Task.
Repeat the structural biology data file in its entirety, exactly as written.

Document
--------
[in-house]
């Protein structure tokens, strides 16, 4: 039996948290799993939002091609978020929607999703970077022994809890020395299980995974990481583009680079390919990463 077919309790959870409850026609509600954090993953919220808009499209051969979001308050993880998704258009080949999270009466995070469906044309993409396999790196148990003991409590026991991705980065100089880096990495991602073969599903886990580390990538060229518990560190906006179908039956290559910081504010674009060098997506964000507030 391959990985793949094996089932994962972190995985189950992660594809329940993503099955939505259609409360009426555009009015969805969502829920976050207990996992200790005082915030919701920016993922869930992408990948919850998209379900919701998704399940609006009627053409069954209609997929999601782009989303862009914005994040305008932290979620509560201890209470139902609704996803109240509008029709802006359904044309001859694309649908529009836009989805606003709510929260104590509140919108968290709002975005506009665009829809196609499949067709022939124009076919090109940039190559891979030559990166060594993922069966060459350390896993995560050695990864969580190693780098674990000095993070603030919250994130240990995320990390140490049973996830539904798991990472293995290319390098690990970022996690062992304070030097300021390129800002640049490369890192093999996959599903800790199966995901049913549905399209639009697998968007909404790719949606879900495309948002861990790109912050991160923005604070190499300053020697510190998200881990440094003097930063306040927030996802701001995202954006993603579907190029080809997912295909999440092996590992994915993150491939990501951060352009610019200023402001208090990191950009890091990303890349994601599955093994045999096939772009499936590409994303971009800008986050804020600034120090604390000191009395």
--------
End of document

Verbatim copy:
[in-house]
């Protein structure tokens, strides 16, 4: 039996948290799993939002091609978020929607999703970077022994809890020395299980995974990481583009680079390919990463 077919309790959870409850026609509600954090993953919220808009499209051969979001308050993880998704258009080949999270009466995070469906044309993409396999790196148990003991409590026991991705980065100089880096990495991602073969599903886990580390990538060229518990560190906006179908039956290559910081504010674009060098997506964000507030 391959990985793949094996089932994962972190995985189950992660594809329940993503099955939505259609409360009426555009009015969805969502829920976050207990996992200790005082915030919701920016993922869930992408990948919850998209379900919701998704399940609006009627053409069954209609997929999601782009989303862009914005994040305008932290979620509560201890209470139902609704996803109240509008029709802006359904044309001859694309649908529009836009989805606003709510929260104590509140919108968290709002975005506009665009829809196609499949067709022939124009076919090109940039190559891979030559990166060594993922069966060459350390896993995560050695990864969580190693780098674990000095993070603030919250994130240990995320990390140490049973996830539904798991990472293995290319390098690990970022996690062992304070030097300021390129800002640049490369890192093999996959599903800790199966995901049913549905399209639009697998968007909404790719949606879900495309948002861990790109912050991160923005604070190499300053020697510190998200881990440094003097930063306040927030996802701001995202954006993603579907190029080809997912295909999440092996590992994915993150491939990501951060352009610019200023402001208090990191950009890091990303890349994601599955093994045999096939772009499936590409994303971009800008986050804020600034120090604390000191009395």